Poor preoperative visual acuity, perioperative complications, age-related macular degeneration and delay to surgery are significant predictors of final visual acuity outcomes in patients who underwent small-gauge vitrectomy for full-thickness macular hole, according to a study.
Data from 132 eyes of 122 patients were collected after a mean of 22.2 months’ follow-up and analyzed in a retrospective noncomparative, nonrandomized study. All patients underwent pars plana vitrectomy (PPV) with or without internal limiting membrane peeling at Retina Consultants of Houston and were reviewed after at least 1 year of follow-up. Patients with combined retinal detachment and full-thickness macular hole and patients who had a prior PPV operation were excluded from the study.
PPV was primarily small gauge, as 130 patients were operated using 23- or 25-gauge systems.
Main outcome measures were logMAR visual acuity at 1 year and at the final follow-up visit.
On average, patients experienced an improvement in visual acuity at 1 year postoperatively from logMAR 0.94 to logMAR 0.47, with logMAR 0.43 at the final visit.
Patients with pseudophakic eyes showed an improvement from preoperative logMAR 0.94 to logMAR 0.47 at 1 year and logMAR 0.46 at the final follow-up.
Of the 132 eyes examined, 114 (86.3%) showed improvement in visual acuity at the final follow-up.
The macular hole closure rate was 97.7% (129 eyes) after 1 year. Two eyes showed no improvement after PPV as the hole remained open, and one patient developed an eccentric hole in the superior macula after vitrectomy. At the final follow-up, 128 of the holes remained closed, with one hole reopening and no repeat PPV performed because the patient was lost to follow-up.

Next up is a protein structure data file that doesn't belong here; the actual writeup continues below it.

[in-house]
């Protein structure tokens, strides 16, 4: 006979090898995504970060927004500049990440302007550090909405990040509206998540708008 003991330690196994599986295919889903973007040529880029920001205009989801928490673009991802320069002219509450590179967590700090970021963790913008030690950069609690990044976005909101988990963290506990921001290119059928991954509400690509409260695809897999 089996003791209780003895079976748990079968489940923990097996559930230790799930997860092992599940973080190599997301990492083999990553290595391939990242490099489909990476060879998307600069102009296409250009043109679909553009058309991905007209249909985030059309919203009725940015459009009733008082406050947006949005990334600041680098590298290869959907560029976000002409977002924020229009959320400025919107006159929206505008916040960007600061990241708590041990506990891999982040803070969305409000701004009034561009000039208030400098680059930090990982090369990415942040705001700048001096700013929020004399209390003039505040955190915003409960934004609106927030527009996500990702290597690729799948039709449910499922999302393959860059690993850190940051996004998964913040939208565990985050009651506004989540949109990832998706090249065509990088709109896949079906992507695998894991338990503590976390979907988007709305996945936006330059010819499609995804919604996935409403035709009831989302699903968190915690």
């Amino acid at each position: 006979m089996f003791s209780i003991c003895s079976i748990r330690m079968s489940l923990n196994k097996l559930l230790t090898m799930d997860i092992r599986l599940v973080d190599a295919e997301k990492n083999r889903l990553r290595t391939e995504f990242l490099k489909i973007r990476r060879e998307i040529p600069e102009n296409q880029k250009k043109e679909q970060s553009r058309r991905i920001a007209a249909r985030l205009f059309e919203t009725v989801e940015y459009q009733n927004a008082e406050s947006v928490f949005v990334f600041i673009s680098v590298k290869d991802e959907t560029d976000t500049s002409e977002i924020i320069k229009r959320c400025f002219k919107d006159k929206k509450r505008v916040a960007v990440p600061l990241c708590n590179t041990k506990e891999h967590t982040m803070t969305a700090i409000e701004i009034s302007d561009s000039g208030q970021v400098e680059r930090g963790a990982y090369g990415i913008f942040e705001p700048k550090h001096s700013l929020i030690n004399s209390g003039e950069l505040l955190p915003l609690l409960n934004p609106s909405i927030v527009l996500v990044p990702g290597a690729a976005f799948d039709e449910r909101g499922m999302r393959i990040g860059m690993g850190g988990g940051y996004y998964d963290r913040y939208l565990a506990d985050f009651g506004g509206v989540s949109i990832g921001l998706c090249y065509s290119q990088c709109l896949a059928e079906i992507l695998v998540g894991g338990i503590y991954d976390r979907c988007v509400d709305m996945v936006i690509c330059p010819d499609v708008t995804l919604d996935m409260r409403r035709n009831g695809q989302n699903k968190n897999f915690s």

As expected, poor preoperative visual acuity and perioperative complications significantly affected the visual acuity outcome at the final follow-up visit. The presence of AMD was also “a comparable and significant predictor of poor visual outcome.” Another significant predictor was identified by this study as the length of delay to surgery.
“Given that the effect of this factor manifested only with longer-term follow-up, previous investigations may not have discovered this result due to earlier termination of data collection,” the authors said.
Reasons for delay to surgery from preoperative appointment included “patient or staff scheduling difficulties, insurance coverage delays, lack of patient-perceived urgency and other social factors,” they wrote. – by Michela Cimberle
Disclosures: Amram reports no relevant financial disclosures. Please see the study for all other authors’ relevant financial disclosures.